How wary are financial advisors about the fledgling cryptocurrency investment sector? So much so that some of them won't even talk about the topic. 

There's so much uncertainty surrounding the investments that some firms have muzzled their advisors on the subject, according to advisors who were willing to offer an opinion.

However, the SEC’s approval of cryptocurrency ETFs by major financial houses in January should make advisors and their firms willing to speak about crypto investing shortly, advisors say.

“I give credit to Summit Wealth Advisors for allowing me to delve into cryptocurrency investments,” Jeffery Janson, senior wealth advisor at Summit Wealth Partners, which has offices in Florida and Michigan, said in an interview.

“At this point, I would encourage advisors to get educated because investing in digital assets is not going away, and we owe it to our clients to be able to present the facts about this asset class. I think we should be actively telling clients about crypto investing but we should not push it,” Jansen said.

Janson has earned the designation "certified in blockchain and digital assets," which is offered through the Digital Assets Council of Financial Professionals, an organization formed by Ric Edelman, a leading proponent of crypto investing and founder of Edelman Financial Engines, the nation’s largest independent  RIA.

Digital assets investing is not going away, Janson said. “You can’t put the toothpaste back in the tube. Younger people are the ones who are most curious about this asset class,” he said.

Interested investors should consider devoting 1% to 3% of their portfolios to cryptocurrency investments, he said, “but they should not do 3% all at once. Clients have to walk before they run and they need to be prepared mentally. We are in a unique period right now as far as investing” in this expanding asset class is concerned."

Edelman said in an interview that he was not surprised many advisors are reluctant to discuss digital assets investing, but added that “six months from now it will be a different story,” as the financial world gets accustomed to having the spot ETFs available from major financial houses.

Independent financial advisors will invest $150 billion in spot bitcoin ETFs over the next two to three years on the heels of the SEC approval, Edelman said.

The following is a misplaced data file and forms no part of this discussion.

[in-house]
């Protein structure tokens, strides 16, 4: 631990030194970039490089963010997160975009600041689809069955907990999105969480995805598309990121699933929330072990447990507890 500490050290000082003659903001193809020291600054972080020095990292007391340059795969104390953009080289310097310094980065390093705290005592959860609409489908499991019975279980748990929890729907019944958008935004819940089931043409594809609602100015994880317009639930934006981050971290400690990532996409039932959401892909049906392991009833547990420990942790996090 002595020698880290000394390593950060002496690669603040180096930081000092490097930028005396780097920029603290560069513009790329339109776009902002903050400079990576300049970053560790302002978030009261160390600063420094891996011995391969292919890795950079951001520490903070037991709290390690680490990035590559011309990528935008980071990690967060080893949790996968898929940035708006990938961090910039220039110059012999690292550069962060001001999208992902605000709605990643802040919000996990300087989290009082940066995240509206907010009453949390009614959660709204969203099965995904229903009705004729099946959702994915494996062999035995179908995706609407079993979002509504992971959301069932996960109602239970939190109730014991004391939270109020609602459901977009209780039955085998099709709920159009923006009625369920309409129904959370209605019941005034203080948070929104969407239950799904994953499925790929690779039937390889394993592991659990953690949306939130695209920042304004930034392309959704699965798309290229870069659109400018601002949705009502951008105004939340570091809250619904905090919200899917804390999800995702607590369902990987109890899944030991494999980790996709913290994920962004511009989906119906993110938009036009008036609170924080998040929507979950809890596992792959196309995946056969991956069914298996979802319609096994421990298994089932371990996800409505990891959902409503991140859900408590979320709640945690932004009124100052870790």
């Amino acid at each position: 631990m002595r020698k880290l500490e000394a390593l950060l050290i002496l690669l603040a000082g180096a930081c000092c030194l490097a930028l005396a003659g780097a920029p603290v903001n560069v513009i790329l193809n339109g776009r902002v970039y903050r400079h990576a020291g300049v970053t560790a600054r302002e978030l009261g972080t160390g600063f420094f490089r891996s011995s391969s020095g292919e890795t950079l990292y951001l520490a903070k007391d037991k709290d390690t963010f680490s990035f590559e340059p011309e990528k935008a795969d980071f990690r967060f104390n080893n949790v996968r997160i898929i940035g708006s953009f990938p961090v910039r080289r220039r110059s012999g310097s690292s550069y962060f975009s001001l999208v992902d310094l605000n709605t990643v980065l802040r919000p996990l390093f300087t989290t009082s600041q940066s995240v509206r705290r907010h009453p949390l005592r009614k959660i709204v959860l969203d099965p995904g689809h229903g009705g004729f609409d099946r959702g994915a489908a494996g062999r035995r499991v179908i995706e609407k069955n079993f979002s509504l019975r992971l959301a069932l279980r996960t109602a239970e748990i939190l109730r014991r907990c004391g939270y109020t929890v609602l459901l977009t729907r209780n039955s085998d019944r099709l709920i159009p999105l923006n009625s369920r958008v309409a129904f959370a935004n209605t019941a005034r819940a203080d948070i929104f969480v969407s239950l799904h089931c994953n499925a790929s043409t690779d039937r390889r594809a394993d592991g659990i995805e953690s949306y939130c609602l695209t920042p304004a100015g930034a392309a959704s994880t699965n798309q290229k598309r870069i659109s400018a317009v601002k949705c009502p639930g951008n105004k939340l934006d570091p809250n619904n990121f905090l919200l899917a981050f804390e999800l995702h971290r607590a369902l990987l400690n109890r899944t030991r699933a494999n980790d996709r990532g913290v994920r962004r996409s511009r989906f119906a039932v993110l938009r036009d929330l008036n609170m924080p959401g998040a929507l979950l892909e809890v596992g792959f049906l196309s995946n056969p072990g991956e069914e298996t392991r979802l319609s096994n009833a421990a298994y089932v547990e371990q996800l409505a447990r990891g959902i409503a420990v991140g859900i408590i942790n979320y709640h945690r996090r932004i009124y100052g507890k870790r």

He also said he believes the bitcoin ETF price will reach $150,000 within two to three years, about three times its current value, which would make it the most successful ETF launch in history.

“It’s going to take time for asset flows to occur,” Edelman said. “Firms need time to put these new ETFs onto their platform, and compliance departments need time to establish policies governing their use. Advisors all need training, because most are unfamiliar with blockchain technology, and they don’t know how to explain bitcoin to clients.”

The deVere Group agreed that the potential for an increase in cryptocurrencies is big.

“Bitcoin could hit a new all-time high within weeks,” Nigel Green, CEO and founder of the deVere Group, said in a statement. “A key driver behind bitcoin’s recent surge is the growing interest and involvement of institutional investors, notably through the introduction of Bitcoin ETFs. The approval and launch of spot bitcoin ETFs, which track the price of the cryptocurrency directly rather than through futures contracts, have provided institutional investors with a more accessible and regulated means of entering the crypto market, accelerating institutional adoption, and bringing more liquidity and stability to the market.”

In the meantime, in addition to the certification program founded by Edelman, other organizations are creating educational tools and support services for advisors.

The launch of the multinational Digital Assets Association was announced in February. The association is designed to create a collaborative organization to enhance digital asset investing, Henry Zhang, founder and CEO of DigiFT, said in an interview. DigiFT is a regulated exchange for digital assets, or what it calls “on-chain real-world assets.” DigiFT, which is based in Singapore, is one of the founders of the Digital Assets Association.

“We are only in the early stage of developing digital assets, and this is going to be huge,” Zhang said.

“But the industry is going to move slowly as the public becomes aware of the possibilities, just as the adoption of anything new takes time,” he said. “At first people do not see the need for something new, until, suddenly, they do not see how they lived without it.”

RMR Wealth Builders, a financial firm with more than $1.6 billion in client assets based in Montclair, N.J., is one of the firms that moved early into the space.